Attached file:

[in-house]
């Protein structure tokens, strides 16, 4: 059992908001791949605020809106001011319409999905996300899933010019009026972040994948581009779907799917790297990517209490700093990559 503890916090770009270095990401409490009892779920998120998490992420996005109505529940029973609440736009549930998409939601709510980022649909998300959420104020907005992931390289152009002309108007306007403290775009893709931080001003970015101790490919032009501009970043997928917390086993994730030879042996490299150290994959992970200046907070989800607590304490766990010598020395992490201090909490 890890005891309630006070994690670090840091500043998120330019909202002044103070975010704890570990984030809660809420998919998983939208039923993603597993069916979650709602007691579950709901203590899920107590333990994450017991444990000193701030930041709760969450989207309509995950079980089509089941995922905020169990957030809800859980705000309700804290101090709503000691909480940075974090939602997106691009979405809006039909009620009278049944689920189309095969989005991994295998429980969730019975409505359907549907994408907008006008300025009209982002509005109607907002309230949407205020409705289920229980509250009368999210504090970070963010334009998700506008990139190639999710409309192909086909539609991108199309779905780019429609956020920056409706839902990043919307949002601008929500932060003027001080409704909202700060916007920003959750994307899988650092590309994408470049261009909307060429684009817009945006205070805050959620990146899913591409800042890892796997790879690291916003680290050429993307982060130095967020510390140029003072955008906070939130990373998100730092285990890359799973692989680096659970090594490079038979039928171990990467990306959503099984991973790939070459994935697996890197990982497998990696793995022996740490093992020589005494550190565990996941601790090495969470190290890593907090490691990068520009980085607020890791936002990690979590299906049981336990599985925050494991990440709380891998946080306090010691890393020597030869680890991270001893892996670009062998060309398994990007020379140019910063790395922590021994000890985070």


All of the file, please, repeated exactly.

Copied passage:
[in-house]
């Protein structure tokens, strides 16, 4: 059992908001791949605020809106001011319409999905996300899933010019009026972040994948581009779907799917790297990517209490700093990559 503890916090770009270095990401409490009892779920998120998490992420996005109505529940029973609440736009549930998409939601709510980022649909998300959420104020907005992931390289152009002309108007306007403290775009893709931080001003970015101790490919032009501009970043997928917390086993994730030879042996490299150290994959992970200046907070989800607590304490766990010598020395992490201090909490 890890005891309630006070994690670090840091500043998120330019909202002044103070975010704890570990984030809660809420998919998983939208039923993603597993069916979650709602007691579950709901203590899920107590333990994450017991444990000193701030930041709760969450989207309509995950079980089509089941995922905020169990957030809800859980705000309700804290101090709503000691909480940075974090939602997106691009979405809006039909009620009278049944689920189309095969989005991994295998429980969730019975409505359907549907994408907008006008300025009209982002509005109607907002309230949407205020409705289920229980509250009368999210504090970070963010334009998700506008990139190639999710409309192909086909539609991108199309779905780019429609956020920056409706839902990043919307949002601008929500932060003027001080409704909202700060916007920003959750994307899988650092590309994408470049261009909307060429684009817009945006205070805050959620990146899913591409800042890892796997790879690291916003680290050429993307982060130095967020510390140029003072955008906070939130990373998100730092285990890359799973692989680096659970090594490079038979039928171990990467990306959503099984991973790939070459994935697996890197990982497998990696793995022996740490093992020589005494550190565990996941601790090495969470190290890593907090490691990068520009980085607020890791936002990690979590299906049981336990599985925050494991990440709380891998946080306090010691890393020597030869680890991270001893892996670009062998060309398994990007020379140019910063790395922590021994000890985070």